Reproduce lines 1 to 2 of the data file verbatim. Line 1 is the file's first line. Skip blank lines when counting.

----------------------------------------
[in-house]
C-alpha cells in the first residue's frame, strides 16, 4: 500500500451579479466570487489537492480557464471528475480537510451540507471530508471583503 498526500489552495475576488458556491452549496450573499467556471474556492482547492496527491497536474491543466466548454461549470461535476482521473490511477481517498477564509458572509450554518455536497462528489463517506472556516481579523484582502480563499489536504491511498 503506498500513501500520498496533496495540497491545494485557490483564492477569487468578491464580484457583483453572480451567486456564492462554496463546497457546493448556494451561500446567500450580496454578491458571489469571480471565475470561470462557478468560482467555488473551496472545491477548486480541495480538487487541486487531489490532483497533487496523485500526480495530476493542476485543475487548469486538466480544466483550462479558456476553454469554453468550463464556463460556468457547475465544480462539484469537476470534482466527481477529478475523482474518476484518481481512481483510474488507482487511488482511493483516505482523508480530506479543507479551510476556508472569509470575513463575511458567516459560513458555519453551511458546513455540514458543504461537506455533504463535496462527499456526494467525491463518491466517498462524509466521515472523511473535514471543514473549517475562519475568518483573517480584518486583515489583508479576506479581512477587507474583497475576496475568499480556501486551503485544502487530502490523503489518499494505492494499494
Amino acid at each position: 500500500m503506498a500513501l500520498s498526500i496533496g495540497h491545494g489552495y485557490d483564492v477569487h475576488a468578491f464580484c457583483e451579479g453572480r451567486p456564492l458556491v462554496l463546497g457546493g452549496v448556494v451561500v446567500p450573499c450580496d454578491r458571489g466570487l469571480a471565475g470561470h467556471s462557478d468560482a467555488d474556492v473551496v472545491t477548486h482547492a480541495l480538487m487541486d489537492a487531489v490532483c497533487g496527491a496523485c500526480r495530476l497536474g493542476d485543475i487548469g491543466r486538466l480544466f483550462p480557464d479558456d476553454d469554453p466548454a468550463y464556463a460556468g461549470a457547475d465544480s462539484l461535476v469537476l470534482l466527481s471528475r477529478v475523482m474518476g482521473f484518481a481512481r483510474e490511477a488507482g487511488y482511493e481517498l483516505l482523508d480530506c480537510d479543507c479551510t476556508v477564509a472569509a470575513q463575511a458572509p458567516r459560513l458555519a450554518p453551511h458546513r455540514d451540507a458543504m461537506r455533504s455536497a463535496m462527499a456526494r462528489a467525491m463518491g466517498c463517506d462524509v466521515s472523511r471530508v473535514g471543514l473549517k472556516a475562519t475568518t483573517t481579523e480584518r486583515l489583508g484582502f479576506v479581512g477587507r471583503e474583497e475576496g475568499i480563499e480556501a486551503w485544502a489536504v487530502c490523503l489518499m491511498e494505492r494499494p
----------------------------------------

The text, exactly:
[in-house]
C-alpha cells in the first residue's frame, strides 16, 4: 500500500451579479466570487489537492480557464471528475480537510451540507471530508471583503 498526500489552495475576488458556491452549496450573499467556471474556492482547492496527491497536474491543466466548454461549470461535476482521473490511477481517498477564509458572509450554518455536497462528489463517506472556516481579523484582502480563499489536504491511498 503506498500513501500520498496533496495540497491545494485557490483564492477569487468578491464580484457583483453572480451567486456564492462554496463546497457546493448556494451561500446567500450580496454578491458571489469571480471565475470561470462557478468560482467555488473551496472545491477548486480541495480538487487541486487531489490532483497533487496523485500526480495530476493542476485543475487548469486538466480544466483550462479558456476553454469554453468550463464556463460556468457547475465544480462539484469537476470534482466527481477529478475523482474518476484518481481512481483510474488507482487511488482511493483516505482523508480530506479543507479551510476556508472569509470575513463575511458567516459560513458555519453551511458546513455540514458543504461537506455533504463535496462527499456526494467525491463518491466517498462524509466521515472523511473535514471543514473549517475562519475568518483573517480584518486583515489583508479576506479581512477587507474583497475576496475568499480556501486551503485544502487530502490523503489518499494505492494499494